'What takes my breath away is the audacity of the government to introduce a constitutional outrage on this bill of all bills'

    They do it because they know they *can* do it. What can you or anyone else do to stop them? And what *are* you trying to do, if I may ask, apart from protesting in this blog? Personally I am very disappointed that the Queen has not done something to stop this precipitate dismantling of the constitution – after all, that is what a constitutional monarch is there for in the last analysis. I suppose it's a bit much to ask of an elderly lady to inititiate the biggest constitutional crisis for centuries, but as far as I can see it is the only hope, and she would have massive support in the country.
    Otherwise the only other hope to my mind is some kind of British 'resistance' or 'dissident' movement which may hope, in generations, to succeed against the EUSSR as similar movements did against the USSR (phrase removed-ed). But it will be a very long haul and will require persistence and bravery which only a handful may have in sufficient quantities.

  5. Susan
    Posted February 6, 2008 at 1:00 pm | Permalink

    I've been following the debates with interest so far. However, I don't think I can take much more of Jim Murphy's smirking disdain and arrogant smugness so I may have to curtail my viewing in order to save my sanity and my television screen.

    I note that the government benches are now taking every opportunity to present the Conservative Party's position as one of leaving the EU completely. It isn't pleasant to see how they wriggle on a hook of their own making in order to divert attention from their own deceits.

    Once again Mr Redwood, my heartfelt thanks to you and your colleagues, for your persistent efforts on our behalf.

  6. Cliff
    Posted February 6, 2008 at 2:02 pm | Permalink

    We need to get used to these undemocratic policies if we allow ourselves to slide further into the undemocratic EUSSR.

    Keep fighting for the UK John and continue your work to educate the public to the reality of the EUSSR.

  7. Rose
    Posted February 6, 2008 at 2:11 pm | Permalink

    The public is apolitical, as Mrs T understood, and needs a simple but important message to be repeated over and over again before it finally gets it. This has so far not been tried with the EU, as the forces of Common Purpose etc. have always seen off the argument for national sovereignty with that poisonous little phrase: "banging on about Europe", which has been as effective as that other one: "the nasty party" – a phrase which never even existed in common parlance anyway as it always used to be described by its enemies as "the stupid party".

  8. Will Rees
    Posted February 6, 2008 at 2:36 pm | Permalink

    Have you any idea what they are saving the other 9 days (Ponsonby Rule) for ?
    I agree the contortion of a day is a scandal, but given apathy from the media and the public, (not sure which is the causal determinant) Britain may well end up with the government it deserves.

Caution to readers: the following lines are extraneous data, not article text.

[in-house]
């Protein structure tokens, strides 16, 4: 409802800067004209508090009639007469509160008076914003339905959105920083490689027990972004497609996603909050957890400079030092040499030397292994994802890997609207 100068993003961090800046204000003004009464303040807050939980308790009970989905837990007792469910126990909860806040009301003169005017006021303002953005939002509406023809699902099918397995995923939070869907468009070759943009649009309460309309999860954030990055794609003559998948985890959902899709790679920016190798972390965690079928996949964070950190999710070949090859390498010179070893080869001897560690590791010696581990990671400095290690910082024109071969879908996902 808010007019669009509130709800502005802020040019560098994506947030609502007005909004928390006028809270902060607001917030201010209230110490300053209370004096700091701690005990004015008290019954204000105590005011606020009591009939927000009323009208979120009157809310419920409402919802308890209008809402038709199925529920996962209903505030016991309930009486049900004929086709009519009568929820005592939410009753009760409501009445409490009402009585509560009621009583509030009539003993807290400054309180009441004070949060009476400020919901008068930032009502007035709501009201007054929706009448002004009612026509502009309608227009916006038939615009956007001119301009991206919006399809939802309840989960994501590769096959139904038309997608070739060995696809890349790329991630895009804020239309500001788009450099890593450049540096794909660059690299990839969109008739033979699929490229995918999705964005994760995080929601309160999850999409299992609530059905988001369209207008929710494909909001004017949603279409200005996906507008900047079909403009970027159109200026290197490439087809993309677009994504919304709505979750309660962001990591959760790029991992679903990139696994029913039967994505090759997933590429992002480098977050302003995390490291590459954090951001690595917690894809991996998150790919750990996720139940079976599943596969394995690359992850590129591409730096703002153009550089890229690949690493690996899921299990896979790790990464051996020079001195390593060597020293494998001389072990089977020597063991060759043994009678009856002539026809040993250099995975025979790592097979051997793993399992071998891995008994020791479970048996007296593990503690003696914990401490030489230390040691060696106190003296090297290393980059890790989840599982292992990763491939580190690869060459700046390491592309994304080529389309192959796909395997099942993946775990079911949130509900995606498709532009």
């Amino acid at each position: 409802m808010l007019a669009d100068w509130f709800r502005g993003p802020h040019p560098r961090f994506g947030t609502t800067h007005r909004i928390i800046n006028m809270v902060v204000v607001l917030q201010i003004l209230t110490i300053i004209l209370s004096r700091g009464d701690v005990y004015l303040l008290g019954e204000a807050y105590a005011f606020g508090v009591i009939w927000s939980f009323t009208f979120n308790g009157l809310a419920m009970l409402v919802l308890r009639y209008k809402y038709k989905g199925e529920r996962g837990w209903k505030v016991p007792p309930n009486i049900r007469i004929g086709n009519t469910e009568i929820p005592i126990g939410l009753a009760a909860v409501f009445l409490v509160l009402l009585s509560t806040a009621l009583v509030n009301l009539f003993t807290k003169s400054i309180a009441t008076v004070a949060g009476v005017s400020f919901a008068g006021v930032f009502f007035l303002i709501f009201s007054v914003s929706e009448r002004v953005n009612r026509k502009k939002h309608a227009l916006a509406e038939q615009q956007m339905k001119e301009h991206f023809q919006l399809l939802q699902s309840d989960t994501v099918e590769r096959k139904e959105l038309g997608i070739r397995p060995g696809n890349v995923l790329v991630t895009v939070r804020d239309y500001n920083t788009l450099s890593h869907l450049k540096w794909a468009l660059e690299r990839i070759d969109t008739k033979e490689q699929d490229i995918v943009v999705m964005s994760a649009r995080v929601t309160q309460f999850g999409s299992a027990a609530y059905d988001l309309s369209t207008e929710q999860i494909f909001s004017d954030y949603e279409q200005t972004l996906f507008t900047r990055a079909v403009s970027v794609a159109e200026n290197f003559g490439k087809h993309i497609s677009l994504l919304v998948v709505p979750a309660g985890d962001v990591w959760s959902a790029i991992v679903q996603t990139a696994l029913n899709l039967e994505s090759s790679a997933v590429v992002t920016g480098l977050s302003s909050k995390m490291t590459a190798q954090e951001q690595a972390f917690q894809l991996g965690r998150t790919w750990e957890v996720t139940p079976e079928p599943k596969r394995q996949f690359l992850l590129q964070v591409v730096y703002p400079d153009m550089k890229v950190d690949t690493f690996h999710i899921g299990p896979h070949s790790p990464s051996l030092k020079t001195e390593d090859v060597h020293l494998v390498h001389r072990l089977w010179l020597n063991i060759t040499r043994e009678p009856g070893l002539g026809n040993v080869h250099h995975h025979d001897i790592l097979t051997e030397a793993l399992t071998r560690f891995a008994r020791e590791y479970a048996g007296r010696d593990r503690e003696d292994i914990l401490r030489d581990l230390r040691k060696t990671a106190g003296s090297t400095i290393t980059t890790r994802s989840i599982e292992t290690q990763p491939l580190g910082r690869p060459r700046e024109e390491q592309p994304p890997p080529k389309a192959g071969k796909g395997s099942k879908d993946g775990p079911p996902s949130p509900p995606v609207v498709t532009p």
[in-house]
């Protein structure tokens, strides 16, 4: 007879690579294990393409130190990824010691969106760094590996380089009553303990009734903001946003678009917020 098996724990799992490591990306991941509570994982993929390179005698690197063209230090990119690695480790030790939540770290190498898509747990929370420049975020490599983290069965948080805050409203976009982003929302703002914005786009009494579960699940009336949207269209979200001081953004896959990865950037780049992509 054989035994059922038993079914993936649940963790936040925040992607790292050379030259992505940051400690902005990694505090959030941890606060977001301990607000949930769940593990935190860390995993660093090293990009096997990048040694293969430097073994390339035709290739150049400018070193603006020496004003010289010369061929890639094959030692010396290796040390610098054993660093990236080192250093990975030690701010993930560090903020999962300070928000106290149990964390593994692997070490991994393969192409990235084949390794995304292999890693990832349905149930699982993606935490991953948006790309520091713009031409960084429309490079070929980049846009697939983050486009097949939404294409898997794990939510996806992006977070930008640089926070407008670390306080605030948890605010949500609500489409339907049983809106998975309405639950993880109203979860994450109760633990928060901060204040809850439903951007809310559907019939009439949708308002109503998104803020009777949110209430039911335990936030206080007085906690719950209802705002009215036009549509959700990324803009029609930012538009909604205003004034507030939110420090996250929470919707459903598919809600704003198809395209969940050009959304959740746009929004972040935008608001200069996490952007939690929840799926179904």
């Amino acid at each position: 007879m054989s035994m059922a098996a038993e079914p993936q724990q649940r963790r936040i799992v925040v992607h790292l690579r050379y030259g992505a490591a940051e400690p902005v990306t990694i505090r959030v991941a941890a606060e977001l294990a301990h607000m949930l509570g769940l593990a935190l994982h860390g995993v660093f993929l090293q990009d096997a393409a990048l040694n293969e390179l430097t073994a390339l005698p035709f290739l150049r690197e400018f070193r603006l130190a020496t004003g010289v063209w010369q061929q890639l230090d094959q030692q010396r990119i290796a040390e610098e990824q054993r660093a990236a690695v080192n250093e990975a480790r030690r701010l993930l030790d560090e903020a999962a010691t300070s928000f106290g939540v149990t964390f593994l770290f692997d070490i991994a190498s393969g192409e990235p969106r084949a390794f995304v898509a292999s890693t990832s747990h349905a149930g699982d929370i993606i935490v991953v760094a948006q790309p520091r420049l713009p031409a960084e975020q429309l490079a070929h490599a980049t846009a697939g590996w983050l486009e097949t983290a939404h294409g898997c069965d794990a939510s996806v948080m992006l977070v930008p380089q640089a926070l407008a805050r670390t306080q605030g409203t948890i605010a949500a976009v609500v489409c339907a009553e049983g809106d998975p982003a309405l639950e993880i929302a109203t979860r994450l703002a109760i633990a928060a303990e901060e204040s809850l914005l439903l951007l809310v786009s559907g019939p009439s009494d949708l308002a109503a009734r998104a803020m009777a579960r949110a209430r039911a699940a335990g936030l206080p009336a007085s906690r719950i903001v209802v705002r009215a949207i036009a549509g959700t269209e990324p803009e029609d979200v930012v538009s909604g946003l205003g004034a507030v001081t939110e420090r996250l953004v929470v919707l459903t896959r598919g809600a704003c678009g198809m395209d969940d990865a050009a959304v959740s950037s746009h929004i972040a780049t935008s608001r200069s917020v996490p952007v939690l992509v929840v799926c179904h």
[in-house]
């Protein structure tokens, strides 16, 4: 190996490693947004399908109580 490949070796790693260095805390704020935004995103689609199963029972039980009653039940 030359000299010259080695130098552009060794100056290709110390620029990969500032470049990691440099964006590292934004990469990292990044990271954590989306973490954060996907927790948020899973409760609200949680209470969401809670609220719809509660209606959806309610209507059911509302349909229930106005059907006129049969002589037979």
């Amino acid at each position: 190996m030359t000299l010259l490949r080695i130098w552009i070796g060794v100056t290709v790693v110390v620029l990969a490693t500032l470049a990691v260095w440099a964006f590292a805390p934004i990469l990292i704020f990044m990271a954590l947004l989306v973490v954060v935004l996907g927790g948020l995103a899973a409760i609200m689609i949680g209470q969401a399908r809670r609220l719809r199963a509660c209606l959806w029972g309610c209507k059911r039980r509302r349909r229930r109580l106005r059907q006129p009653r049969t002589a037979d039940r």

In the mean time, I thank you and the rest of the usual suspects for your valient efforts.

    Reply: All the days on the EU Treaty have been allocated to different subject areas. Today is the single market.

  9. Robert the Biker
    Posted February 6, 2008 at 2:44 pm | Permalink

    Please….As you know perfectly well, you cannot modify a jot or comma of this document, so this 'debate' is yet more smoke and mirrors from your pathetic excuse for an opposition party.
    Offer me a choice in your manifesto regarding our leaving this anarchic shambles (otherwise the EU) and I will vote for you. Fail to do so, or waffle, and I will vote for someone else.

  10. David Hannah
    Posted February 6, 2008 at 3:17 pm | Permalink

    I find the notion of petitioning the monarch in this case quite fascinating. However, I agree with John Redwood

  11. Will Rees
    Posted February 6, 2008 at 4:58 pm | Permalink

    Thank you for taking time to reply, although you misunderstand my question (what do they plan to do with the other 9 days), the answer you gave, I knew already from Hansard.

    The Ponsonby Rule as cited on the FCO page on UK Treaty Practice and Procedures. http://www.fco.gov.uk/Files/kfile/ponsonbyrule,0….

    It, according to the FCO's published documentation,
    -" REQUIRES every treaty signed by the UK subject to ratification should be laid before Parliament for 21 sitting days" (not necessarily continuously) (Page 2 of 4)

  12. mikestallard
    Posted February 6, 2008 at 5:48 pm | Permalink

    I happened to catch Bill Cash's speech, on a very badly received TV, which was delivered in a very dignified and thoughtful way, I thought.
    It is reassuring that at least there are a few people out there who can see the threat.
    And allow me to congratulate you personally for your principled stance.
    Afterwards, on BBC4, I watched a film about Poland where several suspected crimes of murder were tried without a jury by a tired looking judge in a golden chain. In one case the judge was referred to as "not standing any nonsense". Guilt was, in other words, assumed. It could have been a Soviet trial.